You Can’t Win When You’re In Passive Mode

An article by posted on April 24, 2009

The fears broached in spring training are coming to fruition in the first month of the season. Will the Mets be competitive when spots 2-5 come up in the rotation? The answer this week was a resounding NO. After Johan Santana pitched another one of his signature games last Saturday, it’s been all downhill.

Oliver Perez and John Maine are hard-pressed to get through five innings and Mike Pelfrey is not sound. Livan Hernandez was shelled yesterday afternoon in St. Louis. The Cards look to be a scrappy team, or unMetslike. They run the bases hard, flash the leather, and come up with the timely hit. It doesn’t hurt to have the game’s best hitter, Albert Pujols anchoring the lineup.

Basically, the Mets had their lunch money stolen by the Cardinals along with their dignity. There were some very disturbing signs on display at the house that Budweiser built. First of all, when you score eight runs, that should suffice. When your starter allows seven, and the next man out of the pen (Sean Green) yields five tack-ons, there’s not much hope of a rousing comeback.

In fact, when the Mets have trailed this year they have shown little moxie or spirit. Mostly, they have folded up their tent and gone home. Yesterday, after they fell behind 4-1 did anyone believe they would rally? Homers by Beltran and Ryan Church were window dressing.

Besides the lack of proficient starts, the base running so far has been abysmal. Daniel Murphy one of the main culprits.

However, yesterday, they went station to station all game, needing seemingly four hits to score a run. They need to push the envelope more than once a game on the base paths. Moreover, where has the stolen base gone in the arsenal?

Jose’ Reyes will get his. David Wright and Carlos Beltran have fastened themselves down as if preparing for rough seas. Beltran’s base running blunder on Wednesday night raised some eyebrows. He has scored standing up before and not been caught. Not this time. In a tight game (remember, the Mets lost a division each of the last two seasons by a game) he made a wonderful aggressive play by tagging from second and drawing a throw.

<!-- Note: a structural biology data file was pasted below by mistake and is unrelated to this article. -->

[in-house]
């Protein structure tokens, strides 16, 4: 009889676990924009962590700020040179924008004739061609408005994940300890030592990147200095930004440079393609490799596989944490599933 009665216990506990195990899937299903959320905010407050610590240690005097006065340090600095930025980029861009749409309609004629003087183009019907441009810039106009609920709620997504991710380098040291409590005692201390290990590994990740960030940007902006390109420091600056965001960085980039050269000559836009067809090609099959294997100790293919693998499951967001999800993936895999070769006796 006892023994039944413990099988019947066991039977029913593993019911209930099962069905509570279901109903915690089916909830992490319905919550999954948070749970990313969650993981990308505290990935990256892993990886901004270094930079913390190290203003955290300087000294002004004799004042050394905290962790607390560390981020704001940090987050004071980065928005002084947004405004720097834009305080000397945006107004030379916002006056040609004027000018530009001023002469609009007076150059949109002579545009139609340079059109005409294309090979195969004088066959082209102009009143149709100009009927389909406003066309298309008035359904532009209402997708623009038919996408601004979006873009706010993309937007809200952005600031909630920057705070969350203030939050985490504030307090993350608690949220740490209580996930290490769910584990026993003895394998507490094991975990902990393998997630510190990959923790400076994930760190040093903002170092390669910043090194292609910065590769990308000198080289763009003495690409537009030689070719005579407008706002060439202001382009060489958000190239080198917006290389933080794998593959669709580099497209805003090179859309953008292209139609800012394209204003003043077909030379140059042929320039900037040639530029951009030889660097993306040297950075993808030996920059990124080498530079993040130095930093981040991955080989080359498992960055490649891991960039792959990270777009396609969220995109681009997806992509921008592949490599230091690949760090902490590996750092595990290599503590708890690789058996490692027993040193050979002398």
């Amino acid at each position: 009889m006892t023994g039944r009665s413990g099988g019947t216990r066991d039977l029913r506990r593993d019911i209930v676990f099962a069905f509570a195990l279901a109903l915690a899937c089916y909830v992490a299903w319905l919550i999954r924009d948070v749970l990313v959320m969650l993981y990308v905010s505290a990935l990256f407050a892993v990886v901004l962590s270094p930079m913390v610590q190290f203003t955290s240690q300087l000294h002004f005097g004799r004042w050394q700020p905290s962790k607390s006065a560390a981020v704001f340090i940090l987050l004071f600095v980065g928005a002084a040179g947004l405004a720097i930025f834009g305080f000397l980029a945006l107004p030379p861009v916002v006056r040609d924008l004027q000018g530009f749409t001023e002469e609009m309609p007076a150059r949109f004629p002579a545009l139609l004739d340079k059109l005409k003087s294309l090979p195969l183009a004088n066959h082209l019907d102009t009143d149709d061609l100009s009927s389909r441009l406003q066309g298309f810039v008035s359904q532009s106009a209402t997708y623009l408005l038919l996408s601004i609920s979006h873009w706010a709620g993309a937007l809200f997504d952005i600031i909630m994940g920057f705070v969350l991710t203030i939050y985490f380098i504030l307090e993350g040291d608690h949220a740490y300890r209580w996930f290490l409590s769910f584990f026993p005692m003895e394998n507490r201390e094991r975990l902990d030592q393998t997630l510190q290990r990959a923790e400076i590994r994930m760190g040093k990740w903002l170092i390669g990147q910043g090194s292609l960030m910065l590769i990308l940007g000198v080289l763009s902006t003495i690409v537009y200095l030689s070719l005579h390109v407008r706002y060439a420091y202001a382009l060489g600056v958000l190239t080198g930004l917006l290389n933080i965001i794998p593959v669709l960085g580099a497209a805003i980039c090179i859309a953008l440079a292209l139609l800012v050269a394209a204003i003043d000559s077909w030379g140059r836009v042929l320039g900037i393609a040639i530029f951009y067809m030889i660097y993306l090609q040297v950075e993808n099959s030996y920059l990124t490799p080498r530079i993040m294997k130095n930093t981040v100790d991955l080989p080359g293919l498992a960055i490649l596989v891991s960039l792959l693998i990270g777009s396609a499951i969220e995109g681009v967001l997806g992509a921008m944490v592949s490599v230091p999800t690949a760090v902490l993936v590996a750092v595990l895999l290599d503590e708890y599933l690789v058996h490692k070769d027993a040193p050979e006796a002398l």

Nevertheless, he managed to be hero and goat on both ends of the same play.

Once you commit to scoring there is absolutely no need to look back at the fielder. It only slows you down. What Beltran did was a Cardinal (no pun) sin-that is Assume in baseball. That Thurston (who made a great play) could or would get to the ball is irrelevant. Put your head down and steam toward the finish line and kick up some dust..

A player with Beltran’s immense ability was caught with his pants down.

Another play in the series was endemic of how the Mets are playing passively. On a play at the plate, Ramon Castro made no attempt to block the path of the base runner, a pitcher no less. He received the throw behind the plate and did not ward off the charging runner. The runner slid underneath the throw for a run.

If you are not going to be aggressive on the diamond you will lose a lot of games.

If your starters cannot complete five innings you are going to lose. Thankfully, the Nationals come to town and the Mets should get healthy. If not, the humidity around Jerry Manuel’s collar should percolate.

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